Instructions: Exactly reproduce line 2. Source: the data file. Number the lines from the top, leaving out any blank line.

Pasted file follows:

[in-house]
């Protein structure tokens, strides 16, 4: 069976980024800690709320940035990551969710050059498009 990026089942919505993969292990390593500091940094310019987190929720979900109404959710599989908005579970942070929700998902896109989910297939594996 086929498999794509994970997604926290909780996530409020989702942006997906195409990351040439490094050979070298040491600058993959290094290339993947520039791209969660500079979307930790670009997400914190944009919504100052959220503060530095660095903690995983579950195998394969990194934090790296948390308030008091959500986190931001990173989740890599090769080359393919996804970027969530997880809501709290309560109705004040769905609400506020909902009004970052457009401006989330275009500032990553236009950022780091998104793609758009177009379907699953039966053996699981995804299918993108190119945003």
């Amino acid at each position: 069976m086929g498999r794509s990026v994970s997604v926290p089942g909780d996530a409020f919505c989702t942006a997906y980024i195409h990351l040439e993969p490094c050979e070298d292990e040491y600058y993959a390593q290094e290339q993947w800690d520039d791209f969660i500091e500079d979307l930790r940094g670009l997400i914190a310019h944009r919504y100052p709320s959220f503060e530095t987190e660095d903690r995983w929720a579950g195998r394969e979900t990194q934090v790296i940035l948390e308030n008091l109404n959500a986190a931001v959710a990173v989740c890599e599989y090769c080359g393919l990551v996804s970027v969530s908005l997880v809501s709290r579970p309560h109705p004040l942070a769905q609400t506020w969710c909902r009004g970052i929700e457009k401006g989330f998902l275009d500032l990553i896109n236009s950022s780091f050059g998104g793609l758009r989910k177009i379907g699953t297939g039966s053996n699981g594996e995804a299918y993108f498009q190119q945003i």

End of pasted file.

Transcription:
């Protein structure tokens, strides 16, 4: 069976980024800690709320940035990551969710050059498009 990026089942919505993969292990390593500091940094310019987190929720979900109404959710599989908005579970942070929700998902896109989910297939594996 086929498999794509994970997604926290909780996530409020989702942006997906195409990351040439490094050979070298040491600058993959290094290339993947520039791209969660500079979307930790670009997400914190944009919504100052959220503060530095660095903690995983579950195998394969990194934090790296948390308030008091959500986190931001990173989740890599090769080359393919996804970027969530997880809501709290309560109705004040769905609400506020909902009004970052457009401006989330275009500032990553236009950022780091998104793609758009177009379907699953039966053996699981995804299918993108190119945003």